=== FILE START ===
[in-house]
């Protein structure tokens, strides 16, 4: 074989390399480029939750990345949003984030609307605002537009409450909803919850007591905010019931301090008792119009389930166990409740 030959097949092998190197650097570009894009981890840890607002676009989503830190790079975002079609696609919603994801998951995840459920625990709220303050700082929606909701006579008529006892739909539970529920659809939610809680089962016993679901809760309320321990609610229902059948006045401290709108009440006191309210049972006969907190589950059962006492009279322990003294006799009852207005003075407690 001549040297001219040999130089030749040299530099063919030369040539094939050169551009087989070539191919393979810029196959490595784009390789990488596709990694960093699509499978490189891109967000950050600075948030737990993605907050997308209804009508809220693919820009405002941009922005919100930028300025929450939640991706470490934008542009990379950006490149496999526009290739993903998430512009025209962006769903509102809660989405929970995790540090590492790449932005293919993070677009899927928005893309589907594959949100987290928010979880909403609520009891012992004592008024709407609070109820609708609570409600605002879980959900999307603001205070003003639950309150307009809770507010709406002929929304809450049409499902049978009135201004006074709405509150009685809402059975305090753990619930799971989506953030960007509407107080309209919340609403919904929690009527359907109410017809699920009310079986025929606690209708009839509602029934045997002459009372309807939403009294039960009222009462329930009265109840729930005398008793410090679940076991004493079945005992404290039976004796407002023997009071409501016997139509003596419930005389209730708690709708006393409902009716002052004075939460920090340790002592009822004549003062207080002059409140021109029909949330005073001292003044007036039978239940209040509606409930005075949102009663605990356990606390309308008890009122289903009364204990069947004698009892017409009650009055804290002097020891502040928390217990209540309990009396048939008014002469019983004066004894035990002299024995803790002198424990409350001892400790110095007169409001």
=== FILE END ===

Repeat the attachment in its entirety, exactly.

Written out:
[in-house]
């Protein structure tokens, strides 16, 4: 074989390399480029939750990345949003984030609307605002537009409450909803919850007591905010019931301090008792119009389930166990409740 030959097949092998190197650097570009894009981890840890607002676009989503830190790079975002079609696609919603994801998951995840459920625990709220303050700082929606909701006579008529006892739909539970529920659809939610809680089962016993679901809760309320321990609610229902059948006045401290709108009440006191309210049972006969907190589950059962006492009279322990003294006799009852207005003075407690 001549040297001219040999130089030749040299530099063919030369040539094939050169551009087989070539191919393979810029196959490595784009390789990488596709990694960093699509499978490189891109967000950050600075948030737990993605907050997308209804009508809220693919820009405002941009922005919100930028300025929450939640991706470490934008542009990379950006490149496999526009290739993903998430512009025209962006769903509102809660989405929970995790540090590492790449932005293919993070677009899927928005893309589907594959949100987290928010979880909403609520009891012992004592008024709407609070109820609708609570409600605002879980959900999307603001205070003003639950309150307009809770507010709406002929929304809450049409499902049978009135201004006074709405509150009685809402059975305090753990619930799971989506953030960007509407107080309209919340609403919904929690009527359907109410017809699920009310079986025929606690209708009839509602029934045997002459009372309807939403009294039960009222009462329930009265109840729930005398008793410090679940076991004493079945005992404290039976004796407002023997009071409501016997139509003596419930005389209730708690709708006393409902009716002052004075939460920090340790002592009822004549003062207080002059409140021109029909949330005073001292003044007036039978239940209040509606409930005075949102009663605990356990606390309308008890009122289903009364204990069947004698009892017409009650009055804290002097020891502040928390217990209540309990009396048939008014002469019983004066004894035990002299024995803790002198424990409350001892400790110095007169409001």